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Farmers Promotion Points to Likely Successor : Insurance: New President Martin D. Feinstein appears to be in line to take reins from Chairman Leo E. Denlea Jr.

November 05, 1994|THOMAS S. MULLIGAN | TIMES STAFF WRITER

With the elevation of Martin D. Feinstein, 46, to president and chief operating officer, Farmers Insurance Group appears to be naming a likely successor to the company's chairman and chief executive, Leo E. Denlea Jr.

The promotion, announced Thursday and effective Jan. 1, gives Feinstein--currently a senior vice president--two of the four titles formerly held by Denlea, who at age 62 is three years from the Los Angeles-based company's traditional retirement age.

(Due to an editing error, in most editions Friday The Times incorrectly stated that Feinstein would succeed Denlea on Jan. 1. Denlea will remain chairman and chief executive, positions he has held since 1986.)

Farmers' next-highest-ranking officer is Executive Vice President William H. Braddock, 59.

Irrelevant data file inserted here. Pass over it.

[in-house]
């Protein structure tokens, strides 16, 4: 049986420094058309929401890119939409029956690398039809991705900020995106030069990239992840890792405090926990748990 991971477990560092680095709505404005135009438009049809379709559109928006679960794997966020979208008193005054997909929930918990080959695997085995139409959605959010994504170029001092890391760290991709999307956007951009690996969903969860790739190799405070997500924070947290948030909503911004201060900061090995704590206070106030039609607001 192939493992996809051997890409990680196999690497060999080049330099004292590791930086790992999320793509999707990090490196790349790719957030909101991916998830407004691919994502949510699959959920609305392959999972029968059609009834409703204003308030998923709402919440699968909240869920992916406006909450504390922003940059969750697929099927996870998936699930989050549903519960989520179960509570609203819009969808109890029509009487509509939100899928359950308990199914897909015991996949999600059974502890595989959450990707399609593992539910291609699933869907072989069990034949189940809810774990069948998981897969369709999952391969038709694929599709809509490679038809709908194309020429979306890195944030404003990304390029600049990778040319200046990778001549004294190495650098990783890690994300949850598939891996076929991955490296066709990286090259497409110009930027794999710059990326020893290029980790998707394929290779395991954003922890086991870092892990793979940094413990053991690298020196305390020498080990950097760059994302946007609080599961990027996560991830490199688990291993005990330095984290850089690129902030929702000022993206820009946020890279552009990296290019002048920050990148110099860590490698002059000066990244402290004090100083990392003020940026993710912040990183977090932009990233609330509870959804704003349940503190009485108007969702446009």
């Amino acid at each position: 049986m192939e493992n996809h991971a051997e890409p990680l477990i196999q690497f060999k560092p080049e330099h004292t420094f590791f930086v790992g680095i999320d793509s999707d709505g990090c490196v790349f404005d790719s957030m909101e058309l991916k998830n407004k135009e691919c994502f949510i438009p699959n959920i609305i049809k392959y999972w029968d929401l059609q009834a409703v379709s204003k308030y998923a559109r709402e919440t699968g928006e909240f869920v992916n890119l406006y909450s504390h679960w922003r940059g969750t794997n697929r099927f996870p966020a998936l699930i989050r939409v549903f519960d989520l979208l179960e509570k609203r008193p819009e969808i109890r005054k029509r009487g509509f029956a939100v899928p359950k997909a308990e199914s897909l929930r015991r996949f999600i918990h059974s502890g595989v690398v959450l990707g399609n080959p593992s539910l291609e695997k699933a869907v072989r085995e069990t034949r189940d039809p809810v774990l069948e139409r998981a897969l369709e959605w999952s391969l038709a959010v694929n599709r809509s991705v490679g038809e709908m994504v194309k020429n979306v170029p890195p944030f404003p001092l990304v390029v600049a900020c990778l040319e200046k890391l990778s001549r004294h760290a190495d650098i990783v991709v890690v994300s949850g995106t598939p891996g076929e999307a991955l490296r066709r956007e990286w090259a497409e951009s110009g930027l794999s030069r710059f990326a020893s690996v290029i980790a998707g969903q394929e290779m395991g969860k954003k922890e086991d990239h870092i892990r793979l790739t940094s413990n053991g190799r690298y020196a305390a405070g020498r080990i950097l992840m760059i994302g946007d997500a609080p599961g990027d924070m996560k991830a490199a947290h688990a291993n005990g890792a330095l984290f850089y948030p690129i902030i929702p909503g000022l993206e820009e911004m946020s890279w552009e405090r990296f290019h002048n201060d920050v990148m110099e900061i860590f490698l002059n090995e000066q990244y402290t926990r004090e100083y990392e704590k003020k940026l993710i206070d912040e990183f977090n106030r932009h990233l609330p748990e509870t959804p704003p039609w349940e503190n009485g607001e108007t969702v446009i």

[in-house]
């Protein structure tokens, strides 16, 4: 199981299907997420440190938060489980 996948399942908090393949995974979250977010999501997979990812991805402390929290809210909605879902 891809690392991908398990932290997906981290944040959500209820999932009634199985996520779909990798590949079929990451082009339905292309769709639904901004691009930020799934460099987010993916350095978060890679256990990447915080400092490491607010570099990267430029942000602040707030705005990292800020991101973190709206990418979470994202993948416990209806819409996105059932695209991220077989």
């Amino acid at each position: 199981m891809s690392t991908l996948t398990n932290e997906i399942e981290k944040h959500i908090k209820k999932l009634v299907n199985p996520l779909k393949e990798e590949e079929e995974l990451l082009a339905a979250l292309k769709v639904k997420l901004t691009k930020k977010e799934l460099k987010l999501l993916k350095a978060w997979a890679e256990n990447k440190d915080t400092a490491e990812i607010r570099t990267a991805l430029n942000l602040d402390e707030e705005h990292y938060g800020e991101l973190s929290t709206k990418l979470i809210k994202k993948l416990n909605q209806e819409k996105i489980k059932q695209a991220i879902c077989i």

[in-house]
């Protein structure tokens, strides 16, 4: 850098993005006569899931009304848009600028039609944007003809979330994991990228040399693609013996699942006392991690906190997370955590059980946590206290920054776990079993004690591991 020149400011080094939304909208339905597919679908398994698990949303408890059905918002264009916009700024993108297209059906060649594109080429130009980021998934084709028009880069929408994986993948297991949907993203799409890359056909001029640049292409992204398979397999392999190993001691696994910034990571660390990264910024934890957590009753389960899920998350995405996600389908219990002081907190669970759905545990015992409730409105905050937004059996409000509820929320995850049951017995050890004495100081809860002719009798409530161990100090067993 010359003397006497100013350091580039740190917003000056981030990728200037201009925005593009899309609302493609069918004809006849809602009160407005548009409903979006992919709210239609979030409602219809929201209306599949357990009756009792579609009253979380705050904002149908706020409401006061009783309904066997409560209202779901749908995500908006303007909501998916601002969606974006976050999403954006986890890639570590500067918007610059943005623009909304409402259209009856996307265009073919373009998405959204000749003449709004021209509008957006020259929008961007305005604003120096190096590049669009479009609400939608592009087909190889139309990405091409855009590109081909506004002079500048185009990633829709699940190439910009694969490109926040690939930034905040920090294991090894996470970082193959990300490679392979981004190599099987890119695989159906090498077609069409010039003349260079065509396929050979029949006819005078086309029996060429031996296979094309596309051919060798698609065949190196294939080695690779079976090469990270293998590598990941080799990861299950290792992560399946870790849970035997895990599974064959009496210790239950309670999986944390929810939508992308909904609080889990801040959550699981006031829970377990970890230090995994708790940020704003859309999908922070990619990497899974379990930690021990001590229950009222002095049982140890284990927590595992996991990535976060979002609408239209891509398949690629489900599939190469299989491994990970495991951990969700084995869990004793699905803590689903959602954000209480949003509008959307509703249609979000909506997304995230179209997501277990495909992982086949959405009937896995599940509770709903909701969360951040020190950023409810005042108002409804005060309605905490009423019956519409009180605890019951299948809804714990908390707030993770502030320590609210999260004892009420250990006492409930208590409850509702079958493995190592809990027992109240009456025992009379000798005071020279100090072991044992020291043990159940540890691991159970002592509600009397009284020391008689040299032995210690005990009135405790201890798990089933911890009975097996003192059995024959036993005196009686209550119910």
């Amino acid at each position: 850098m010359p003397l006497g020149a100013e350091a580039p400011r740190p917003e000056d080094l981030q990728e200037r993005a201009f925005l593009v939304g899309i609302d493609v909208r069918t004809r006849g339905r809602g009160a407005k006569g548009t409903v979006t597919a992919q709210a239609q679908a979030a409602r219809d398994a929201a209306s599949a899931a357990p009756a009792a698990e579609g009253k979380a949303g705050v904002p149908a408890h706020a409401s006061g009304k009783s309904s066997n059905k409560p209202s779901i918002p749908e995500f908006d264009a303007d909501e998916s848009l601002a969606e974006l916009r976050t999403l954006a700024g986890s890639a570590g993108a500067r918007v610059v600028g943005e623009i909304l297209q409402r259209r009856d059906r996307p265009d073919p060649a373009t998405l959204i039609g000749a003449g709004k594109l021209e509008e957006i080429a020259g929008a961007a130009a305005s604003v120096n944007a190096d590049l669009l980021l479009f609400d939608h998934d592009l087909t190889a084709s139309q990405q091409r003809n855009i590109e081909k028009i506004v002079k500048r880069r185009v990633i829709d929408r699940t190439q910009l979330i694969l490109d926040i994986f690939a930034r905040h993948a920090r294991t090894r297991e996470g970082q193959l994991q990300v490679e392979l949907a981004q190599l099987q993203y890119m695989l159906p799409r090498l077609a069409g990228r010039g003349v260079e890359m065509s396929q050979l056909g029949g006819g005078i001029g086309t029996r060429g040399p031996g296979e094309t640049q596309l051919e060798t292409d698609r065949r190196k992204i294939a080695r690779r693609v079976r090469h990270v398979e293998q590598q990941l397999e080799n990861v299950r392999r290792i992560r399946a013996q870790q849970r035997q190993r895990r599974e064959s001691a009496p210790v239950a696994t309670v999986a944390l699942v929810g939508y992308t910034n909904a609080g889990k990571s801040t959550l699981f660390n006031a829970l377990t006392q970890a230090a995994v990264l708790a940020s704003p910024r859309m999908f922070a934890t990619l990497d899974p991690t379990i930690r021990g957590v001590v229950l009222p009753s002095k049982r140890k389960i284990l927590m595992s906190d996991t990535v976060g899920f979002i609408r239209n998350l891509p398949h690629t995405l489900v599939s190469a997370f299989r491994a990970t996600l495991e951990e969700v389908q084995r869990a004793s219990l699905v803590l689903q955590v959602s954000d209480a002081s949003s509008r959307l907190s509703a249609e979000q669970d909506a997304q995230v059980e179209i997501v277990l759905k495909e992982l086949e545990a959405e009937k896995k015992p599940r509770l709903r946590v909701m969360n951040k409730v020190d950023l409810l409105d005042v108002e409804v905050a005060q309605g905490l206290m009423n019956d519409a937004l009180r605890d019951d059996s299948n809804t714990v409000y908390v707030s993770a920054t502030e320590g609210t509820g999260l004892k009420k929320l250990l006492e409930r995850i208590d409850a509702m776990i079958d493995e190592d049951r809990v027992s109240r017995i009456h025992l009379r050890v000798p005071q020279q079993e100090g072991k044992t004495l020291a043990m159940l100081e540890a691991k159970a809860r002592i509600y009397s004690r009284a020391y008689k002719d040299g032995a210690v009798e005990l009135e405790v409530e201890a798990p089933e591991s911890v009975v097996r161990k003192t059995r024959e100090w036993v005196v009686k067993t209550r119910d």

Feinstein, who joined Farmers in 1969, has "risen like a rocket" in recent years, involving himself in some of the company's highest-priority projects, according to an industry source who asked not to be identified. For instance, Feinstein headed a $300-million computerization project to promote efficiency in claims processing and improved customer service.

Farmers, California's third-largest homeowners and auto insurer, had been regarded within the industry as stodgy and somewhat backward in terms of technological development. Founded in California in 1928, the insurer is now a unit of Britain-based BAT Industries.

In announcing Feinstein's promotion, Farmers also unveiled details of an internal reorganization that will give increased independence to its life insurance, commercial insurance and personal lines (auto and homeowners) operations.

Under the reorganization, each of the three core units will have its own underwriting, claims handling, research and product development departments, instead of sharing those functions in a centralized way.

Before the reorganization takes effect Jan. 1, Farmers said it will name executives to head each of the three units.

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